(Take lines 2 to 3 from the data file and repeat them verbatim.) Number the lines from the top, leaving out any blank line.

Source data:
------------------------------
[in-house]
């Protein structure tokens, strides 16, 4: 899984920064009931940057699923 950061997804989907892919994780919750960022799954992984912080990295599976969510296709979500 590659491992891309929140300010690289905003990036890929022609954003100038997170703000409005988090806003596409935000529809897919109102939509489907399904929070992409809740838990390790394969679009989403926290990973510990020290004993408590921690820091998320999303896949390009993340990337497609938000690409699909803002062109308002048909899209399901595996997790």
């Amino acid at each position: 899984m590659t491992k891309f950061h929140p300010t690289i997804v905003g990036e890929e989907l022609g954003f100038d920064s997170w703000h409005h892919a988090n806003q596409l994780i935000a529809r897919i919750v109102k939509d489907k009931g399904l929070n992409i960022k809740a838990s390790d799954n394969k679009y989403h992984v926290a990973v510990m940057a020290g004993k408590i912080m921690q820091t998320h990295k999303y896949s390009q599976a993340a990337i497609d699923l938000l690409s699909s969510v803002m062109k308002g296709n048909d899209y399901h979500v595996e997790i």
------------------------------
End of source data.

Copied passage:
């Protein structure tokens, strides 16, 4: 899984920064009931940057699923 950061997804989907892919994780919750960022799954992984912080990295599976969510296709979500 590659491992891309929140300010690289905003990036890929022609954003100038997170703000409005988090806003596409935000529809897919109102939509489907399904929070992409809740838990390790394969679009989403926290990973510990020290004993408590921690820091998320999303896949390009993340990337497609938000690409699909803002062109308002048909899209399901595996997790």
């Amino acid at each position: 899984m590659t491992k891309f950061h929140p300010t690289i997804v905003g990036e890929e989907l022609g954003f100038d920064s997170w703000h409005h892919a988090n806003q596409l994780i935000a529809r897919i919750v109102k939509d489907k009931g399904l929070n992409i960022k809740a838990s390790d799954n394969k679009y989403h992984v926290a990973v510990m940057a020290g004993k408590i912080m921690q820091t998320h990295k999303y896949s390009q599976a993340a990337i497609d699923l938000l690409s699909s969510v803002m062109k308002g296709n048909d899209y399901h979500v595996e997790i």